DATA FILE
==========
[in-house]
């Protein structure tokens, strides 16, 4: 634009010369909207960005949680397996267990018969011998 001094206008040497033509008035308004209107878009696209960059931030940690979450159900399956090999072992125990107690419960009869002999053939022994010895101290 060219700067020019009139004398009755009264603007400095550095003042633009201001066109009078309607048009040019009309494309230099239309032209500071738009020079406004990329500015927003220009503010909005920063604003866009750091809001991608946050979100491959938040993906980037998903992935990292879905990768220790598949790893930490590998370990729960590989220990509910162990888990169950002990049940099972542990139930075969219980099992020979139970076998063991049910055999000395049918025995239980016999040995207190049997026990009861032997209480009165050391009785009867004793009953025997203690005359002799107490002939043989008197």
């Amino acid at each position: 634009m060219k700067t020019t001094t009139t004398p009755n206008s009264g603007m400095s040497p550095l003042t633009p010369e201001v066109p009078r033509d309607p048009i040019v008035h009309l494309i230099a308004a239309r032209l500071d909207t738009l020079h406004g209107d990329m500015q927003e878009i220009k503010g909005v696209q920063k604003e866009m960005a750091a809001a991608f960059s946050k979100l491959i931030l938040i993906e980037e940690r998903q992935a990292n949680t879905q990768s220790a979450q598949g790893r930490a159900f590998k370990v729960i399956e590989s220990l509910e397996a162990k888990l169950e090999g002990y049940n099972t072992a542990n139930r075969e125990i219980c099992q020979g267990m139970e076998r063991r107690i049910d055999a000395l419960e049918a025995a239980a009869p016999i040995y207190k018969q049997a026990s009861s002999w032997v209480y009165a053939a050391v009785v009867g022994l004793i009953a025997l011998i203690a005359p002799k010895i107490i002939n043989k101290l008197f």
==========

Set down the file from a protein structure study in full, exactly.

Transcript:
[in-house]
């Protein structure tokens, strides 16, 4: 634009010369909207960005949680397996267990018969011998 001094206008040497033509008035308004209107878009696209960059931030940690979450159900399956090999072992125990107690419960009869002999053939022994010895101290 060219700067020019009139004398009755009264603007400095550095003042633009201001066109009078309607048009040019009309494309230099239309032209500071738009020079406004990329500015927003220009503010909005920063604003866009750091809001991608946050979100491959938040993906980037998903992935990292879905990768220790598949790893930490590998370990729960590989220990509910162990888990169950002990049940099972542990139930075969219980099992020979139970076998063991049910055999000395049918025995239980016999040995207190049997026990009861032997209480009165050391009785009867004793009953025997203690005359002799107490002939043989008197």
């Amino acid at each position: 634009m060219k700067t020019t001094t009139t004398p009755n206008s009264g603007m400095s040497p550095l003042t633009p010369e201001v066109p009078r033509d309607p048009i040019v008035h009309l494309i230099a308004a239309r032209l500071d909207t738009l020079h406004g209107d990329m500015q927003e878009i220009k503010g909005v696209q920063k604003e866009m960005a750091a809001a991608f960059s946050k979100l491959i931030l938040i993906e980037e940690r998903q992935a990292n949680t879905q990768s220790a979450q598949g790893r930490a159900f590998k370990v729960i399956e590989s220990l509910e397996a162990k888990l169950e090999g002990y049940n099972t072992a542990n139930r075969e125990i219980c099992q020979g267990m139970e076998r063991r107690i049910d055999a000395l419960e049918a025995a239980a009869p016999i040995y207190k018969q049997a026990s009861s002999w032997v209480y009165a053939a050391v009785v009867g022994l004793i009953a025997l011998i203690a005359p002799k010895i107490i002939n043989k101290l008197f």